The Viking Immigrants: Icelandic North America
From 1870 until 1914, almost one quarter of the population of Iceland migrated to North America. The Viking Immigrants examines how the distinctive everyday culture that emerged in Icelandic North American communities – from food and fashion to ghost stories and Viking parades – sheds light on a century and a half of change and adaptation.
Through an analysis of the history of everyday forms of expression, this book reveals the larger forces that shaped the evolution of an immigrant community. This exploration of the Icelandic North American community draws on rare and fascinating sources of community life, including oral histories, recipes, photographs, and memoirs. By using a multi-sensory approach to immigrant experience, The Viking Immigrants uses often-overlooked cultural practices like clothing production, the preservation of recipes, and the telling of ghost stories to understand tension and transformation in an immigrant community.
- Series: Studies in Gender and History
- Division: Scholarly Publishing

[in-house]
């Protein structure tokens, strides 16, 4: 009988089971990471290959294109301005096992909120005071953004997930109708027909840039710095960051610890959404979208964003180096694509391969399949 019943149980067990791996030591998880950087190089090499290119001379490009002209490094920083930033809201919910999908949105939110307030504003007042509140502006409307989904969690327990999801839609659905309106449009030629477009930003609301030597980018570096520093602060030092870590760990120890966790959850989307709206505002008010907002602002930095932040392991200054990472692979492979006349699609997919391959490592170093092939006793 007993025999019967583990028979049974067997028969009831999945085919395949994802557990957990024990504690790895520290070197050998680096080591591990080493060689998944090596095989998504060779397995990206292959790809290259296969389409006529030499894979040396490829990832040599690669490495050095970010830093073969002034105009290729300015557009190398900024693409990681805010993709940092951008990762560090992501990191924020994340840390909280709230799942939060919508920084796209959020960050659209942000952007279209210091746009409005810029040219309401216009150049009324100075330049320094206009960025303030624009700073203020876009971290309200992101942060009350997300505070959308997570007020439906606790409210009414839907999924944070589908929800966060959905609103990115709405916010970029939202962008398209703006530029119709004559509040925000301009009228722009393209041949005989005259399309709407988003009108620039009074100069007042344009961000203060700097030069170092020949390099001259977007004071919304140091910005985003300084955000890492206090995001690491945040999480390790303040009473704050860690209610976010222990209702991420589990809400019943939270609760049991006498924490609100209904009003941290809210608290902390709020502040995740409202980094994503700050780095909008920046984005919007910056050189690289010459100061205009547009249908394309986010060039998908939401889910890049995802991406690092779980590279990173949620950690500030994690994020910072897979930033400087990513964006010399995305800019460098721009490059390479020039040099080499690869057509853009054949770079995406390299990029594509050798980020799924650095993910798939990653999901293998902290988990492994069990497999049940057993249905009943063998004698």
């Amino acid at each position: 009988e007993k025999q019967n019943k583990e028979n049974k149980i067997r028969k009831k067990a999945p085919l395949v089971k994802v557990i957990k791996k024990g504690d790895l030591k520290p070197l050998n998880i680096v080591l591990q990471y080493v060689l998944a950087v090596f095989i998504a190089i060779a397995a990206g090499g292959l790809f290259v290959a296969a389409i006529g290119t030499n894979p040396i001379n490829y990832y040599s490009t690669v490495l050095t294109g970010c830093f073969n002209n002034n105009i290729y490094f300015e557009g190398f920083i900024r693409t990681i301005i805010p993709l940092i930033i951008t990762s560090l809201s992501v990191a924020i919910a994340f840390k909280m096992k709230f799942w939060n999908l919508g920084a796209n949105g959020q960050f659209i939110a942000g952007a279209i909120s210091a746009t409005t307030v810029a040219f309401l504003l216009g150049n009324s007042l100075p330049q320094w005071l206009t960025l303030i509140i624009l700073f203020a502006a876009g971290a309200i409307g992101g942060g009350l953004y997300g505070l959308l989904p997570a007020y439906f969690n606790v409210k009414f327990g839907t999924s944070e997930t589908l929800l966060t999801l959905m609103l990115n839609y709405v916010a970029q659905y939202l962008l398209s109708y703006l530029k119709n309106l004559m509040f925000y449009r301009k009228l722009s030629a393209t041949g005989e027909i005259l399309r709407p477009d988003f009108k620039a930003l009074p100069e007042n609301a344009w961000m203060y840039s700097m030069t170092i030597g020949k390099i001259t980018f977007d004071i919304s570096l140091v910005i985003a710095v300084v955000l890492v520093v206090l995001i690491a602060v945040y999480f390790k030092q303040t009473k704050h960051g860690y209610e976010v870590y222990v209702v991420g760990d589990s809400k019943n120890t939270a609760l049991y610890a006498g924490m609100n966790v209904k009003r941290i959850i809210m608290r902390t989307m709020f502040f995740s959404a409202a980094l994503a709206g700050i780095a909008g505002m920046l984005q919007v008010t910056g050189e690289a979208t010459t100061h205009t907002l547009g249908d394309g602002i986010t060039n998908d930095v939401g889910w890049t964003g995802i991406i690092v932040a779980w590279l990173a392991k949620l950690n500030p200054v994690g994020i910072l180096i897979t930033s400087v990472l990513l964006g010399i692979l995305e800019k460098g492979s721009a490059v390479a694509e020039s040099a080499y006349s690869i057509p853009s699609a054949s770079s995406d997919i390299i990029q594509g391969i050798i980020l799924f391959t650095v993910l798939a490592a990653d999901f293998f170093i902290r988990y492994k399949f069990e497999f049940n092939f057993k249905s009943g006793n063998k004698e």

- World Rights
- Page Count: 272 pages
- Illustrations: 30
- Dimensions: 6.0in x 0.0in x 9.0in
Author InformationLaurie Bertram is an assistant professor in the Department of History at the University of Toronto.
Table of contents
List of Illustrations
1. Dressing Up: Clothing, Power, and Upward Mobility in the Early Immigrant Community, 1870–1900
2. Coffee Pots and Homebrew Stills: Drinking Cultures, Pleasure, and Belonging in the Icelandic Immigrant Community
3. Unsettling Apparitions: Icelandic-North American Ghost Stories and Superstitious Belief
4. Main Street Vikings: Anglicization, Spectacle, and the Two World Wars
5. “Don’t ask Icelanders how to make their Christmas Cake”: A Brief History of Vínarterta
Subjects and Courses